Brussels has shown concern about the rhetoric of M5S and League, but the ragtag coalition has domestic worries of its own
Italy’s unlikely new coalition partners, the anti-establishment Five Star Movement (M5S) and the far-right League, disagree on so much that the new government will have a “conciliation committee” to settle its internal differences.
But on some things, most notably an avowed desire to stick it to Europe, the two rival parties agree, and if they follow through on their promises Italy will be set on a collision course with the EU. The question is: will they? Much suggests they will not.
As cabinet positions are being debated in Rome, the situation certainly looks awkward. An early clash looms over immigration: the coalition contract envisages an 18-month limit for the asylum process, the detention of irregular migrants, and the repatriation of half a million people to their countries of origin – most of it in violation of EU law.
Another, over Russia, could come as soon as next month, when EU leaders are scheduled to roll over sanctions that the government accord – which describes Moscow as a possible partner rather than as enemy, of Europe, and certainly not a military threat – demands be lifted.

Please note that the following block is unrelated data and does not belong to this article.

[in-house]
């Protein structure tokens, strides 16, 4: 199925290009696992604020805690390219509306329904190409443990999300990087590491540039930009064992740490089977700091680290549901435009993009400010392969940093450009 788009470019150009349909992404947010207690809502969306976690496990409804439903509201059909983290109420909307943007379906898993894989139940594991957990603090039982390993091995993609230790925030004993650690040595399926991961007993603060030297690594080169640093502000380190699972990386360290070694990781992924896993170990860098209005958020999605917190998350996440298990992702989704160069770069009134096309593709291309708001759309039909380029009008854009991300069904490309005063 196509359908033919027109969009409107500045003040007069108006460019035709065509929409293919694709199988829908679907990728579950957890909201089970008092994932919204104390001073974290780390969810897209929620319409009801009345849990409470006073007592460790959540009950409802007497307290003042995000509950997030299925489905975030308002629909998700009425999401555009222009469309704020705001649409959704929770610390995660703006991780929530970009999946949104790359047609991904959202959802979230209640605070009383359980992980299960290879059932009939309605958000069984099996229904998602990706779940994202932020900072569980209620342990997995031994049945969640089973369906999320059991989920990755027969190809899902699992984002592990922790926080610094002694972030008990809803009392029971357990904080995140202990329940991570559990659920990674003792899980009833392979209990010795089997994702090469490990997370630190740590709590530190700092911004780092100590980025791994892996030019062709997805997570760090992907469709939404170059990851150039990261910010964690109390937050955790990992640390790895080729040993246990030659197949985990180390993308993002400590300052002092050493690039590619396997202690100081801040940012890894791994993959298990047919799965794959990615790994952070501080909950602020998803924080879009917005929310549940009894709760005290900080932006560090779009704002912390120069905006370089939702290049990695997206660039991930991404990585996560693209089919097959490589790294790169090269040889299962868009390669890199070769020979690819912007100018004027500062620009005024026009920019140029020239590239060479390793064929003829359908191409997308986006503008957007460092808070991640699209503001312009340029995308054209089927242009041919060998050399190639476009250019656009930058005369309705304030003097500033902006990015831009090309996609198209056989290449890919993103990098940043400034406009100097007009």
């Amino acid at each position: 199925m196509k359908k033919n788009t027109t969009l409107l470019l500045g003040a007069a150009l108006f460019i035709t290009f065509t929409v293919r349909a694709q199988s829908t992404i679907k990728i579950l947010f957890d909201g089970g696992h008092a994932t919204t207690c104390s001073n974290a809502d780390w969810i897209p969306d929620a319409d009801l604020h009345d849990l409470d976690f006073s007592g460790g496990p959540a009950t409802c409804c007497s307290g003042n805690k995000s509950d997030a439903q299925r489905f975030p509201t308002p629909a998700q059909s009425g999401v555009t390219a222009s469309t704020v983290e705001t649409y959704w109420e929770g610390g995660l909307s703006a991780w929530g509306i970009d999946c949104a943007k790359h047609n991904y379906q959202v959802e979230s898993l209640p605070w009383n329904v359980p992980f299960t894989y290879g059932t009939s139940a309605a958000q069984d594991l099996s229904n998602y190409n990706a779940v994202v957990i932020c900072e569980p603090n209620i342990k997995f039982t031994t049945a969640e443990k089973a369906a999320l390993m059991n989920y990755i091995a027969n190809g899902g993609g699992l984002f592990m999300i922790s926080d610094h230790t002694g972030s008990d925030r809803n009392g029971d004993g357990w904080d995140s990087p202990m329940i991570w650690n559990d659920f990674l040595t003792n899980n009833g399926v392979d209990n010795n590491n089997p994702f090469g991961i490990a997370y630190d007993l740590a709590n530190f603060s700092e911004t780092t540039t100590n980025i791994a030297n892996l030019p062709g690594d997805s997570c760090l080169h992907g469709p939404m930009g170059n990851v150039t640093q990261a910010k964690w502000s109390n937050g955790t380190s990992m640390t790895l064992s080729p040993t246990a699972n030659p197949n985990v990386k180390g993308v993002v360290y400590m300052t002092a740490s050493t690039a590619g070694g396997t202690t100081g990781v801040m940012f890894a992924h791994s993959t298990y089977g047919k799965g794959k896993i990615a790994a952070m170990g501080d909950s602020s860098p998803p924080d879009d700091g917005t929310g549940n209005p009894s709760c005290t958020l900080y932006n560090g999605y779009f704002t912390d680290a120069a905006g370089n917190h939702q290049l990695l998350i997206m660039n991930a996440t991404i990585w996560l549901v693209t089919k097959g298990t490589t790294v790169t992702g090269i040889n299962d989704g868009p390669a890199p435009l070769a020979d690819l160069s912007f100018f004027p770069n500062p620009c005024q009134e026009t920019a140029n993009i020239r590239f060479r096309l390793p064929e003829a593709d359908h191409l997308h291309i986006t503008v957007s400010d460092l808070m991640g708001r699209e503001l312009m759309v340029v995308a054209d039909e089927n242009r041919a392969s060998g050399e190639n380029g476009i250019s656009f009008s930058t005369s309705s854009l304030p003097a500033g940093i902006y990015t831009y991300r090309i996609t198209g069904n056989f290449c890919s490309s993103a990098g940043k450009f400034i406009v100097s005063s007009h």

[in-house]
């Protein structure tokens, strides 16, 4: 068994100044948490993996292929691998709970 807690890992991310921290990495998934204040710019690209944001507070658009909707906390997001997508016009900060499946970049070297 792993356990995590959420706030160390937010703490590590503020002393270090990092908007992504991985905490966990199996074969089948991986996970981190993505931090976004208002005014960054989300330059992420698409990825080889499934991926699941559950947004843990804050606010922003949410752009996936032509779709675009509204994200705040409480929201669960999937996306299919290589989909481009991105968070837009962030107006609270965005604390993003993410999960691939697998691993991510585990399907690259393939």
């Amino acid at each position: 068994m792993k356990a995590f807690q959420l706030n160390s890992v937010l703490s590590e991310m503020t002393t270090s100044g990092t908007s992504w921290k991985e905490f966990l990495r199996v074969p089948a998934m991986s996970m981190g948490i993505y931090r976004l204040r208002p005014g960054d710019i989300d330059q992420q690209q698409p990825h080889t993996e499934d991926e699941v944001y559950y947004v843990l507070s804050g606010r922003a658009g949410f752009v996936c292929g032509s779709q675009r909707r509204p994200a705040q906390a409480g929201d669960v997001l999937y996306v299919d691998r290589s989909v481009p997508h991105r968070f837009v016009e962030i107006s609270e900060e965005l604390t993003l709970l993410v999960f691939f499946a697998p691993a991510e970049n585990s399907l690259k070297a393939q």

The loudest alarm bells are ringing over the parties’ stated ambition to rewrite the EU’s rules, and their seemingly dichotomous domestic policies, which combine the rises in public spending promised by M5S with the tax cuts favoured by the League.
The coalition contract says economic governance in the EU, “based on the dominance of the market rather than the broader social and economic dimension”, must be reviewed, and the single market reformed to “avoid prejudicial effects on national interests”.
If he ends up getting the job – which is far from certain – the coalition partners’ mooted economy minister, Paolo Savona, could cause ructions. A former industry minister who opposed the signing of the Maastricht Treaty, Savona calls the euro a “German cage”.
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